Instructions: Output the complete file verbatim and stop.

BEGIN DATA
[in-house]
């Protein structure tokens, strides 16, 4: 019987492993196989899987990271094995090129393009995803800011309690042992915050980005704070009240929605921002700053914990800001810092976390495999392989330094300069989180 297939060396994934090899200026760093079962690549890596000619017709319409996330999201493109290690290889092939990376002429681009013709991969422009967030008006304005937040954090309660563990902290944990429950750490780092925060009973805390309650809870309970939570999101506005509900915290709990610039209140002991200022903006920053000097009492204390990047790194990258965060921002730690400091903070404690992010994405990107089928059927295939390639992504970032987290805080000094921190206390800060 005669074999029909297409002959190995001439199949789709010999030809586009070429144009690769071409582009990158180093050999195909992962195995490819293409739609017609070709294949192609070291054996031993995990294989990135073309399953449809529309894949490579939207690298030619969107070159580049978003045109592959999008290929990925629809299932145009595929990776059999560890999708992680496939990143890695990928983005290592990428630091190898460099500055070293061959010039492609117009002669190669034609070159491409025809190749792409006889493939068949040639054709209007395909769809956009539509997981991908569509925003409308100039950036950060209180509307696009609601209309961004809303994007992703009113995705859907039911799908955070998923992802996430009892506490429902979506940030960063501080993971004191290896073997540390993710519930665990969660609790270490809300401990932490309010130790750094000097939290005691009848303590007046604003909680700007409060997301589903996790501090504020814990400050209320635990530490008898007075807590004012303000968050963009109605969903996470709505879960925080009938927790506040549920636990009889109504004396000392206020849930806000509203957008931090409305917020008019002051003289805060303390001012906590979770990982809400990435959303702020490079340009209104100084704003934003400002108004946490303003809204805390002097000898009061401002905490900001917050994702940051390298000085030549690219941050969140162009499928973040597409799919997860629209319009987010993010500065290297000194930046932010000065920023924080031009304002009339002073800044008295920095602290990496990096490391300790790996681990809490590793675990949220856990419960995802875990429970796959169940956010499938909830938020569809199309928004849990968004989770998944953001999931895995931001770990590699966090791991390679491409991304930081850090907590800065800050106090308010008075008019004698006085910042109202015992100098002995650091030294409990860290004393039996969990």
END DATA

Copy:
[in-house]
């Protein structure tokens, strides 16, 4: 019987492993196989899987990271094995090129393009995803800011309690042992915050980005704070009240929605921002700053914990800001810092976390495999392989330094300069989180 297939060396994934090899200026760093079962690549890596000619017709319409996330999201493109290690290889092939990376002429681009013709991969422009967030008006304005937040954090309660563990902290944990429950750490780092925060009973805390309650809870309970939570999101506005509900915290709990610039209140002991200022903006920053000097009492204390990047790194990258965060921002730690400091903070404690992010994405990107089928059927295939390639992504970032987290805080000094921190206390800060 005669074999029909297409002959190995001439199949789709010999030809586009070429144009690769071409582009990158180093050999195909992962195995490819293409739609017609070709294949192609070291054996031993995990294989990135073309399953449809529309894949490579939207690298030619969107070159580049978003045109592959999008290929990925629809299932145009595929990776059999560890999708992680496939990143890695990928983005290592990428630091190898460099500055070293061959010039492609117009002669190669034609070159491409025809190749792409006889493939068949040639054709209007395909769809956009539509997981991908569509925003409308100039950036950060209180509307696009609601209309961004809303994007992703009113995705859907039911799908955070998923992802996430009892506490429902979506940030960063501080993971004191290896073997540390993710519930665990969660609790270490809300401990932490309010130790750094000097939290005691009848303590007046604003909680700007409060997301589903996790501090504020814990400050209320635990530490008898007075807590004012303000968050963009109605969903996470709505879960925080009938927790506040549920636990009889109504004396000392206020849930806000509203957008931090409305917020008019002051003289805060303390001012906590979770990982809400990435959303702020490079340009209104100084704003934003400002108004946490303003809204805390002097000898009061401002905490900001917050994702940051390298000085030549690219941050969140162009499928973040597409799919997860629209319009987010993010500065290297000194930046932010000065920023924080031009304002009339002073800044008295920095602290990496990096490391300790790996681990809490590793675990949220856990419960995802875990429970796959169940956010499938909830938020569809199309928004849990968004989770998944953001999931895995931001770990590699966090791991390679491409991304930081850090907590800065800050106090308010008075008019004698006085910042109202015992100098002995650091030294409990860290004393039996969990």